In 1999, Paul Thomas Anderson brought his pseudo ‘family trilogy’, which started with his directional debut Hard Eight, and continued with 97’s Boogie Nights, to a close with Magnolia, a film that upon second viewing, has not only taken my top spot for ‘best Paul Thomas Anderson film’ but has made it way right up into my top 3 of all time.
Never before have I seen characters on film so unbelievably vulnerable, so troubled. so open, so angry, so broken, as I have in Magnolia. They’re angry at their fathers, they’re angry at their mothers, they’re angry at their absence, they’re angry at a higher power, they’re angry at the void that replaces it, they’re angry at themselves, they’re angry at the cruel world they live in.
All of the cards are well and truly on the table, as we get to take a microscope to the complexities of these people, through the lens of the great Robert Elswit, through the controlled, ever chaotic direction of Paul Thomas Anderson and, of course, through the remarkable performances from perhaps the greatest ensemble cast I’ve ever been able to experience. Tom Cruise gives, wholeheartedly, one of the best performances I’ve even seen, and the same goes for Julianne Moore, and that’s not even mentioning any and all of the other actors, without whom there is no way the film would have come together as immaculately as it does.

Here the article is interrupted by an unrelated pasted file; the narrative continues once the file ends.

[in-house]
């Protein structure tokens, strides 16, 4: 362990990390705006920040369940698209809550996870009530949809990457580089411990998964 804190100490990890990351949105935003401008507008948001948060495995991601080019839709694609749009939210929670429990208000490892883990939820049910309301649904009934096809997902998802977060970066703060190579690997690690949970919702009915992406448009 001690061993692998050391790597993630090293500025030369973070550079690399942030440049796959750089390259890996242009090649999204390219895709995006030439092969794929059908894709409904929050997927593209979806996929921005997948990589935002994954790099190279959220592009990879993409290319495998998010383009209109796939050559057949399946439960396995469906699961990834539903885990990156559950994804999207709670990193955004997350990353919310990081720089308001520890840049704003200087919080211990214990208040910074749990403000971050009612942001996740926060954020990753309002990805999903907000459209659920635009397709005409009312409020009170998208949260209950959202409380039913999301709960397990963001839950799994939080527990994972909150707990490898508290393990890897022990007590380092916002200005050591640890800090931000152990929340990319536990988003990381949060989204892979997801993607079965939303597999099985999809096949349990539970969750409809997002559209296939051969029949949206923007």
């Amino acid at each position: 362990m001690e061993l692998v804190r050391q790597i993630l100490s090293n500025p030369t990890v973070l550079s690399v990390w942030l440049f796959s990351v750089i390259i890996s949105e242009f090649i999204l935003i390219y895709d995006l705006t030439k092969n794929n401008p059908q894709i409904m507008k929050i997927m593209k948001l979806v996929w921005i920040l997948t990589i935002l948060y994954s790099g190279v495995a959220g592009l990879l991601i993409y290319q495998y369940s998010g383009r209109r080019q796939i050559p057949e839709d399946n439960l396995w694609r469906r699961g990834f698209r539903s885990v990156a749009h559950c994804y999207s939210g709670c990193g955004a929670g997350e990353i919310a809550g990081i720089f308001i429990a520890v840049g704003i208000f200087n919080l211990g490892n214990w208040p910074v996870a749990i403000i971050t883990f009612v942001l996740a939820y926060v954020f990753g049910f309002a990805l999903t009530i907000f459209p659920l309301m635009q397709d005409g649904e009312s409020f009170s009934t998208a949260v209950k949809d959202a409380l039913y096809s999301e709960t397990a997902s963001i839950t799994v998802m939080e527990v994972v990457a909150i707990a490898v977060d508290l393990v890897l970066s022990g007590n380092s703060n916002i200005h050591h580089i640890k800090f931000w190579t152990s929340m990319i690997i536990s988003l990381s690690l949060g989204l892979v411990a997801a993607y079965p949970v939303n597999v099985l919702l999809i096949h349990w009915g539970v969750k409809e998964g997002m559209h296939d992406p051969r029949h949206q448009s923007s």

Jon Brion’s score quite literally holds the weight of the film on its shoulders, carrying us from heavy moment to even heavier moment with astounding nuance, scaling up the stakes, in regards to our characters’ lives, but most importantly in terms of our characters’ emotional progress. At every point, he’s with you, venting into his composition precisely that which is being presented visually and what is being reflected internally, within us, the viewers. As I make my way back through PTA’s filmography, I’m perpetually reminded why he’s my favourite filmmaker of all time, and this most recent viewing in Magnolia could’ve have cemented that stance any more firmly.